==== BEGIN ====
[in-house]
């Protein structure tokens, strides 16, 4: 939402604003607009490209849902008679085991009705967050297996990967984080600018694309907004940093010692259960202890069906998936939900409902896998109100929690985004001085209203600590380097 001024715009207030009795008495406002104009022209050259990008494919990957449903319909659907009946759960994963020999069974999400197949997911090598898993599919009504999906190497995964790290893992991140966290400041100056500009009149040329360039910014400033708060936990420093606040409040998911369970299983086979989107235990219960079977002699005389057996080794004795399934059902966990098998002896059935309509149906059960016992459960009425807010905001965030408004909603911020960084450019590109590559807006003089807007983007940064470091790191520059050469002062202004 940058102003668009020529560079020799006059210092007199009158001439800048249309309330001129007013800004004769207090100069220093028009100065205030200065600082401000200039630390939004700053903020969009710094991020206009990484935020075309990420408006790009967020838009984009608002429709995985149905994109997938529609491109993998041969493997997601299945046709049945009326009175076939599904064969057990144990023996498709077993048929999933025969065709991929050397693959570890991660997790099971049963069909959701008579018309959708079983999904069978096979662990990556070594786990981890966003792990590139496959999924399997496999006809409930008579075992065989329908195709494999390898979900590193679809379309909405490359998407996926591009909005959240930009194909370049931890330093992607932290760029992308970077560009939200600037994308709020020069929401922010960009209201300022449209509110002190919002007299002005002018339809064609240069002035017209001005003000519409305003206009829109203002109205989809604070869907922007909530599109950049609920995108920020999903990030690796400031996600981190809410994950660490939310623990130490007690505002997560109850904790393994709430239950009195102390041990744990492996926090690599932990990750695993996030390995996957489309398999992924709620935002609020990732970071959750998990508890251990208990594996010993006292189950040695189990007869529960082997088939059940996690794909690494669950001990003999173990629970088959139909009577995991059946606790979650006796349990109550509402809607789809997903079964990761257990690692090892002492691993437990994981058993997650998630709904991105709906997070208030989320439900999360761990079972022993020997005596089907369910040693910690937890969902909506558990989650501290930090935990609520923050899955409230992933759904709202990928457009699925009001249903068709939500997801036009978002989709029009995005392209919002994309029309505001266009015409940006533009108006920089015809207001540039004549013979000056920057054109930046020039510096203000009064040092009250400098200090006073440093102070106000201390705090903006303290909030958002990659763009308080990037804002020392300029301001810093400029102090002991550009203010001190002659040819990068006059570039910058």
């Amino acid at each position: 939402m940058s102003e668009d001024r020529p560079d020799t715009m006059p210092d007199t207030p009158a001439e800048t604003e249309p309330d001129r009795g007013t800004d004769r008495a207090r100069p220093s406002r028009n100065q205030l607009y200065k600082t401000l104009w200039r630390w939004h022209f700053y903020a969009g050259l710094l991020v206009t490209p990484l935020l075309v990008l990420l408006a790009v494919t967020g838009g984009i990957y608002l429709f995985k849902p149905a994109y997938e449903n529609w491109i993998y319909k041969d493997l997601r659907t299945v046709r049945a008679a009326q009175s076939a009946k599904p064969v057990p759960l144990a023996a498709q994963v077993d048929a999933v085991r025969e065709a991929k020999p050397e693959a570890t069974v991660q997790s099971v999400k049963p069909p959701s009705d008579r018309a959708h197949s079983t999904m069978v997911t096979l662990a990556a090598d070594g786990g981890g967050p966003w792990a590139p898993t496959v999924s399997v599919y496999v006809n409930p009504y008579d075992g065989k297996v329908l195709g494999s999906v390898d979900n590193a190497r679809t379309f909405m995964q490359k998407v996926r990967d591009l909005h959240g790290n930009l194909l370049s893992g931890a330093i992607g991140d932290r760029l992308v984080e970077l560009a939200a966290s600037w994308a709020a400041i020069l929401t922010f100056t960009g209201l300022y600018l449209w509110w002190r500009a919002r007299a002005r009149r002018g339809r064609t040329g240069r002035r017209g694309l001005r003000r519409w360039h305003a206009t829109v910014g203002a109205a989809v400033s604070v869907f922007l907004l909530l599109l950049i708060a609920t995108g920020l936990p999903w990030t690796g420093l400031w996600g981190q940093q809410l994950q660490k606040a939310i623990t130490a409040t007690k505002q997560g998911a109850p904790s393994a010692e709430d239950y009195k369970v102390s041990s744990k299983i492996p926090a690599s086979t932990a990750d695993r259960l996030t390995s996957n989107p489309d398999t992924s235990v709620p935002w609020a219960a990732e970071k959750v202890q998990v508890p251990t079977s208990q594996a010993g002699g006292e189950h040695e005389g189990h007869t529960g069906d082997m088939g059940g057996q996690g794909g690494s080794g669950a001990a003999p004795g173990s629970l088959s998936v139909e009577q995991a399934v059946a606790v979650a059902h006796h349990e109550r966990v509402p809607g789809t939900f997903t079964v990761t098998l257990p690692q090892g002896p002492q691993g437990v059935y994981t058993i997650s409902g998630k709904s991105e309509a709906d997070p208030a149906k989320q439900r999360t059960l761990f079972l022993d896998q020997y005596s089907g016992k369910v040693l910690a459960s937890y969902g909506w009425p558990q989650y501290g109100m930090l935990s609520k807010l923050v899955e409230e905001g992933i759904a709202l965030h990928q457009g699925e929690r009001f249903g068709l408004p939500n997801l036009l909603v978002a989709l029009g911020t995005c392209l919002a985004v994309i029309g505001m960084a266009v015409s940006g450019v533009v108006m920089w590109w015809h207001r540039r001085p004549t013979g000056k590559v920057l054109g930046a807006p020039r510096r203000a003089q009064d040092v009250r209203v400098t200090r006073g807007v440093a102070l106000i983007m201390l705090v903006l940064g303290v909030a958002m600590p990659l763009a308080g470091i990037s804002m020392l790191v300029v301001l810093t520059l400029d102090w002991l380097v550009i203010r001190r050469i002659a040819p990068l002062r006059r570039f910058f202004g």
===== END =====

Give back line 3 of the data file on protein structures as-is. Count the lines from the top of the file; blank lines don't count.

């Amino acid at each position: 939402m940058s102003e668009d001024r020529p560079d020799t715009m006059p210092d007199t207030p009158a001439e800048t604003e249309p309330d001129r009795g007013t800004d004769r008495a207090r100069p220093s406002r028009n100065q205030l607009y200065k600082t401000l104009w200039r630390w939004h022209f700053y903020a969009g050259l710094l991020v206009t490209p990484l935020l075309v990008l990420l408006a790009v494919t967020g838009g984009i990957y608002l429709f995985k849902p149905a994109y997938e449903n529609w491109i993998y319909k041969d493997l997601r659907t299945v046709r049945a008679a009326q009175s076939a009946k599904p064969v057990p759960l144990a023996a498709q994963v077993d048929a999933v085991r025969e065709a991929k020999p050397e693959a570890t069974v991660q997790s099971v999400k049963p069909p959701s009705d008579r018309a959708h197949s079983t999904m069978v997911t096979l662990a990556a090598d070594g786990g981890g967050p966003w792990a590139p898993t496959v999924s399997v599919y496999v006809n409930p009504y008579d075992g065989k297996v329908l195709g494999s999906v390898d979900n590193a190497r679809t379309f909405m995964q490359k998407v996926r990967d591009l909005h959240g790290n930009l194909l370049s893992g931890a330093i992607g991140d932290r760029l992308v984080e970077l560009a939200a966290s600037w994308a709020a400041i020069l929401t922010f100056t960009g209201l300022y600018l449209w509110w002190r500009a919002r007299a002005r009149r002018g339809r064609t040329g240069r002035r017209g694309l001005r003000r519409w360039h305003a206009t829109v910014g203002a109205a989809v400033s604070v869907f922007l907004l909530l599109l950049i708060a609920t995108g920020l936990p999903w990030t690796g420093l400031w996600g981190q940093q809410l994950q660490k606040a939310i623990t130490a409040t007690k505002q997560g998911a109850p904790s393994a010692e709430d239950y009195k369970v102390s041990s744990k299983i492996p926090a690599s086979t932990a990750d695993r259960l996030t390995s996957n989107p489309d398999t992924s235990v709620p935002w609020a219960a990732e970071k959750v202890q998990v508890p251990t079977s208990q594996a010993g002699g006292e189950h040695e005389g189990h007869t529960g069906d082997m088939g059940g057996q996690g794909g690494s080794g669950a001990a003999p004795g173990s629970l088959s998936v139909e009577q995991a399934v059946a606790v979650a059902h006796h349990e109550r966990v509402p809607g789809t939900f997903t079964v990761t098998l257990p690692q090892g002896p002492q691993g437990v059935y994981t058993i997650s409902g998630k709904s991105e309509a709906d997070p208030a149906k989320q439900r999360t059960l761990f079972l022993d896998q020997y005596s089907g016992k369910v040693l910690a459960s937890y969902g909506w009425p558990q989650y501290g109100m930090l935990s609520k807010l923050v899955e409230e905001g992933i759904a709202l965030h990928q457009g699925e929690r009001f249903g068709l408004p939500n997801l036009l909603v978002a989709l029009g911020t995005c392209l919002a985004v994309i029309g505001m960084a266009v015409s940006g450019v533009v108006m920089w590109w015809h207001r540039r001085p004549t013979g000056k590559v920057l054109g930046a807006p020039r510096r203000a003089q009064d040092v009250r209203v400098t200090r006073g807007v440093a102070l106000i983007m201390l705090v903006l940064g303290v909030a958002m600590p990659l763009a308080g470091i990037s804002m020392l790191v300029v301001l810093t520059l400029d102090w002991l380097v550009i203010r001190r050469i002659a040819p990068l002062r006059r570039f910058f202004g």